The project contains Json.net and the portable HttpClient, both referenced through NuGet. Now we need a way for the build server to get a hold of these packages, we can accomplish this by enabling the NuGet package restore. Right-click the solution and you’ll see the option right there.

This will add a .nuget folder to your solution that you’ll need to check-in into your source control.

So we have a working project with some classes that we would like to get into a NuGet package by using the MyGet build server. What we need to do is get this package into a repository. I used BitBucket for this because it has free private repositories. You can also add a GitHub or Codeplex repository.

If you use the from BitBucket button it will ask you for permission to access your account on BitBucket and will show you a list of all your repositories hosted there. Select the one you need and click Add. Do take notice of the warning.

Add the repository and click the edit button next to it. Enter your BitBucket credentials here so MyGet can access your private repository to fetch the sources. And that’s it, you can now hit the Build button to fetch the sources and try to build them. In my case this immediately resulted in a big fat red Failed message. The problem here is something of a chicken-egg problem (a big thanks here to the MyGet team for helping me figuring this one out!). So here’s the problem:

  • The project file needs the package to run
  • The project file is needed for package restore
  • package needs package restore

The solution here is to setup a build.bat in the solution folder. The MyGet build server will search for a build.bat to execute, if it doesn’t find one it will just use the sln available.

With the build.bat file we first fetch the necessary packages and then build the solution

Code Snippet
  1. @echo Off
  2. set config=%1
  3. if "%config%" == "" (
  4.    set config=Release
  5. )
  6.  
  7. set version=
  8. if not "%PackageVersion%" == "" (
  9.    set version=-Version %PackageVersion%
  10. )
  11.  
  12. REM Run package restore
  13. %nuget% install WindowsPhone\packages.config -OutputDirectory packages -Prerelease -NonInteractive
  14.  
  15. REM Build solution
  16. %WINDIR%\Microsoft.NET\Framework\v4.0.30319\msbuild WindowsPhone.sln /p:Configuration="%config%" /m /v:M /fl /flp:LogFile=msbuild.log;Verbosity=Normal /nr:false

Add this to your solution in Visual Studio, make sure it’s called build.bat and check it into your source control. Now it should build.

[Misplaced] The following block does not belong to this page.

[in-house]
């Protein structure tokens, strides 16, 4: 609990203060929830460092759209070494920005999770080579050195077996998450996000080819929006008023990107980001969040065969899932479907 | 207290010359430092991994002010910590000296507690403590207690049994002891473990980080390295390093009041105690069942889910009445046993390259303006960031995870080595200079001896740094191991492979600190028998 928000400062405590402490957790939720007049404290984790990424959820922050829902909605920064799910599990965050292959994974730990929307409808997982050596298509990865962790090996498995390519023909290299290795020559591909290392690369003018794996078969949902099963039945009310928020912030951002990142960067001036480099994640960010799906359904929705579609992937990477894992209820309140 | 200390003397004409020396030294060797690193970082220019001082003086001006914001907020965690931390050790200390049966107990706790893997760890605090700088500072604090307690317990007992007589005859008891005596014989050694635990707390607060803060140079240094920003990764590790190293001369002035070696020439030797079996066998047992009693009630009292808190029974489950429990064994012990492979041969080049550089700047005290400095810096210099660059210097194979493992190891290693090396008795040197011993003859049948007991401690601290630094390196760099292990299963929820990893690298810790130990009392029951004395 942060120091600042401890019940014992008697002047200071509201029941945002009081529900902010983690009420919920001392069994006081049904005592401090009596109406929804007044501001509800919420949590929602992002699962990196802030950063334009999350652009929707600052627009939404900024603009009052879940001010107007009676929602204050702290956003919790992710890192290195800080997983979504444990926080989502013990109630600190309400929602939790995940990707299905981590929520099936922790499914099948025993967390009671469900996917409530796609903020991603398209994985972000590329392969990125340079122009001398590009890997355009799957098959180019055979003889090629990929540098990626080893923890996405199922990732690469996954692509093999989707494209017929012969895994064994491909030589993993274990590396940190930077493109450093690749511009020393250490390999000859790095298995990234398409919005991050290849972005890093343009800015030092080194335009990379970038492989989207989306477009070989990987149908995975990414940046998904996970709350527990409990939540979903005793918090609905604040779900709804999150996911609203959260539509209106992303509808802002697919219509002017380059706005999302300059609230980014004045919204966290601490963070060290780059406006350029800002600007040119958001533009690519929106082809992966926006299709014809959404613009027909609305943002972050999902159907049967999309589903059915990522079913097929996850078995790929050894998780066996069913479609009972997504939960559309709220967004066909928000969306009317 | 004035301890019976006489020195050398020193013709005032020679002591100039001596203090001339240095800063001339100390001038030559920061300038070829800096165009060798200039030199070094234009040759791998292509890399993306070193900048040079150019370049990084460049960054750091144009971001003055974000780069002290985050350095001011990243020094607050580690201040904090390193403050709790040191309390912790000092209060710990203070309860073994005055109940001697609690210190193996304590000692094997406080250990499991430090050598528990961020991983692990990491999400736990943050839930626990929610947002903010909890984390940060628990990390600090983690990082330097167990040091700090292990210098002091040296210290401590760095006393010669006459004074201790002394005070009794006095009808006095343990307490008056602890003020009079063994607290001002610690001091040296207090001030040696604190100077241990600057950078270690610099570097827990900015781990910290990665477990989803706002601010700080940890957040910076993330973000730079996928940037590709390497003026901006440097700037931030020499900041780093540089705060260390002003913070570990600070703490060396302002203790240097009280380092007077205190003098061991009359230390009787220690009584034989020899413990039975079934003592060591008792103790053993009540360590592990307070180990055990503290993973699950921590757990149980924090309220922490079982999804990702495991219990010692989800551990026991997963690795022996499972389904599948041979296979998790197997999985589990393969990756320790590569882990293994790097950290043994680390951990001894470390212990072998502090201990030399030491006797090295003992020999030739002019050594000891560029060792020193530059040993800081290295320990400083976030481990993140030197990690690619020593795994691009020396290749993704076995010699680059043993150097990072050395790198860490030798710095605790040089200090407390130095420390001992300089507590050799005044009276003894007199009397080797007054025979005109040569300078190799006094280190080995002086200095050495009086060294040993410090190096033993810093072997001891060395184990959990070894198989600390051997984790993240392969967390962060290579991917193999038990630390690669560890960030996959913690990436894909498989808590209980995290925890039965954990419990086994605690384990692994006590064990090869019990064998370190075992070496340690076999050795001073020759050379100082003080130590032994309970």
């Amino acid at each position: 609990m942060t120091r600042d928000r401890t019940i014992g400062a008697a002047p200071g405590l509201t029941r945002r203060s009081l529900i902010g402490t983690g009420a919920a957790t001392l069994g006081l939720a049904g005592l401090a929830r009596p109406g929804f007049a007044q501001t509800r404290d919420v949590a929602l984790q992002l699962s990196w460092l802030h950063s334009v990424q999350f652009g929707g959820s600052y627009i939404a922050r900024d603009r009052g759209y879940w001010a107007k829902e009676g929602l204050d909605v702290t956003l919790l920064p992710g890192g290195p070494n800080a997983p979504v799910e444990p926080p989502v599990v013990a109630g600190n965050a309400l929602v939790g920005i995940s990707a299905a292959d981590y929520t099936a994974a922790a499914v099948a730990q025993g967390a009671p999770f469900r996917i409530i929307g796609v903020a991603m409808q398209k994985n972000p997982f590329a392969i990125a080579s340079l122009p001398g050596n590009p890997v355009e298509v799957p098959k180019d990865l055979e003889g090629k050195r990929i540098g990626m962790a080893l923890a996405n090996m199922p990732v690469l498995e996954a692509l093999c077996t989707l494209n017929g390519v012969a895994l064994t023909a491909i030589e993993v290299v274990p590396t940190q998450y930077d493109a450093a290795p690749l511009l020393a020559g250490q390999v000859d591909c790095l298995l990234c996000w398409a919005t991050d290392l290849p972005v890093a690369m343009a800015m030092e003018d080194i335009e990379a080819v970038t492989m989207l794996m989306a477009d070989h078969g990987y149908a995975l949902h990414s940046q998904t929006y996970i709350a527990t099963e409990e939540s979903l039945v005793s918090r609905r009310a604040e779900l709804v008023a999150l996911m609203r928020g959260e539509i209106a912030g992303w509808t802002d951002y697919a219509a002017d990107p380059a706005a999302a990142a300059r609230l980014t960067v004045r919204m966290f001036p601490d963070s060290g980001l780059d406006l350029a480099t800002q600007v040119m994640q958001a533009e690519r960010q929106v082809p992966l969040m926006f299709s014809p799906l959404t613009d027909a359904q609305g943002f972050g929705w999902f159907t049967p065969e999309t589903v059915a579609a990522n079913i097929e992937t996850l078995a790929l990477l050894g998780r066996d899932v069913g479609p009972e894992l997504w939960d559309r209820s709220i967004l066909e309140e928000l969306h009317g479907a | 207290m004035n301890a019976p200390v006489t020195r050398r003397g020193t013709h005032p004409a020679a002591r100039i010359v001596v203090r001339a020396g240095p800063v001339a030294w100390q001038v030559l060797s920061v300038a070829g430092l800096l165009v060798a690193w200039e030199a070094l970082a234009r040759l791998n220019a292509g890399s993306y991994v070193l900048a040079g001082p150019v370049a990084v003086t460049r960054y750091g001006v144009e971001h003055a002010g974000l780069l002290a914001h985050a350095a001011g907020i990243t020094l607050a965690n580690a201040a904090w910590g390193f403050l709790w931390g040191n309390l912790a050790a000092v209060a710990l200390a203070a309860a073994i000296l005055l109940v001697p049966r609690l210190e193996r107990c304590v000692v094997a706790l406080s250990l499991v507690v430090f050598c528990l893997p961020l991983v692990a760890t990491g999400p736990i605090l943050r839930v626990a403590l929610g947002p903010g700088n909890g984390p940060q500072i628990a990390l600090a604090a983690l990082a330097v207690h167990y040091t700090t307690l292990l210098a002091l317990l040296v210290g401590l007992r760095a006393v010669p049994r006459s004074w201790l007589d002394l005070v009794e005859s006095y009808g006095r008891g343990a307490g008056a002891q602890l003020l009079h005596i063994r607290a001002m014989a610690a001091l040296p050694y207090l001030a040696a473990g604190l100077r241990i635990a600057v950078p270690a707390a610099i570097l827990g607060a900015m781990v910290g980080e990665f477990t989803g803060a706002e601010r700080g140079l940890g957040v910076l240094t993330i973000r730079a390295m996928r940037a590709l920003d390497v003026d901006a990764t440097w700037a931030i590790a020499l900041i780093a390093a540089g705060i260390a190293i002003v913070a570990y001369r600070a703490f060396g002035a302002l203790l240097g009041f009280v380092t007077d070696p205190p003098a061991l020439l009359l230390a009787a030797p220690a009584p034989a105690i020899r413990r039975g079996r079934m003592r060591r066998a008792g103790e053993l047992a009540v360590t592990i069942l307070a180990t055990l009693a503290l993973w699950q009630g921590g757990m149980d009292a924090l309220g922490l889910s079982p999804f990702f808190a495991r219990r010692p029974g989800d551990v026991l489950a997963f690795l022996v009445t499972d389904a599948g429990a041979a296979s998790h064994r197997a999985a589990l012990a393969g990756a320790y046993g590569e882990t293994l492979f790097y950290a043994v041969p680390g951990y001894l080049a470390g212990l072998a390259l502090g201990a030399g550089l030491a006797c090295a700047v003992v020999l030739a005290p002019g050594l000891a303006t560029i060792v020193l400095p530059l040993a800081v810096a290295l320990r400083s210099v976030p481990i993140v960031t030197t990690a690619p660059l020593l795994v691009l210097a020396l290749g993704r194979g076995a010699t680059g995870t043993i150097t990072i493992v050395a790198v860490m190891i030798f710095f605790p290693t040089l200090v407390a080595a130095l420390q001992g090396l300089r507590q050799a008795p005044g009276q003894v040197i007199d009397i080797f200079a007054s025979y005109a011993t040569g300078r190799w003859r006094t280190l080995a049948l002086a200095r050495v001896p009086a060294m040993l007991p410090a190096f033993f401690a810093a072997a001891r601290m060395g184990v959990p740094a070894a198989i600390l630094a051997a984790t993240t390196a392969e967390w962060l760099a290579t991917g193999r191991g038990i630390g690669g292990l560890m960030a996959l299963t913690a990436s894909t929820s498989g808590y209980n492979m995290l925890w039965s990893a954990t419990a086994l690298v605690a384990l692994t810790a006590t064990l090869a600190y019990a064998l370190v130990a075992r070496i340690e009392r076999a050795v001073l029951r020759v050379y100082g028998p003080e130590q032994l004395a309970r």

Automating builds

Next step to make everything even more awesome is to add a hook to BitBucket so that MyGet will fetch and build the sources everytime a commit is pushed into the repository. First you’ll need the HTTP POST link from MyGet, you’ll find it underneath your build source.

Once you’ve got that link, go to the BitBucket repository and click the Settings icon, in the Settings go to Services and add a POST service.

Past the URL and save the service. Now everytime you push a commit to BitBucket a new build should get queued in MyGet (the page refreshes automatically to show the build process).

And just like that we’ve created a NuGet package in a MyGet feed with continuous delivery, how cool is this right? If I check my feed from Visual Studio my package shows up!

Conclusion

In this post I’ve explained how I use MyGet, a NuGet-as-a-service, to create a package feed with only the packages that are relevant for me. I’ve also explained how I’ve added my own library of classes that I use in multiple projects in that feed and setup continuous delivery so that the package gets updated with every commit that gets pushed to the repository.

Resources:

A big shout out to the MyGet team for helping me getting started with their awesome service! http://www.myget.org/Home/Team


Tags:

.Net | continuous delivery | myget | NuGet | PCL

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About the author

Hi,

My name is Nico, I’m an MVP Windows Platform Development living in Belgium.
I’m currently employed as a .NET consultant at RealDolmen, one of Belgium’s leading IT single source providers.

I'm also founding member and board member of the Belgian Metro App Developer Network, a user group focussed on Windows 8 and Windows Phone development. If you're in Belgium feel free to drop by if we're doing an event. http://www.madn.be

Since June 2012 I'm a proud member of Microsoft's Extended Experts Team Belgium. And in February 2013 I became a member of DZone's Most Valuable Bloggers family.

In 2013 I became a book author and wrote "Windows 8 app projects, XAML & C# edition".

In 2014 I received the MVP award for the very first time.

I hope to get feedback from my readers either through comments, mail (nico_vermeir@hotmail.com), twitter, facebook, …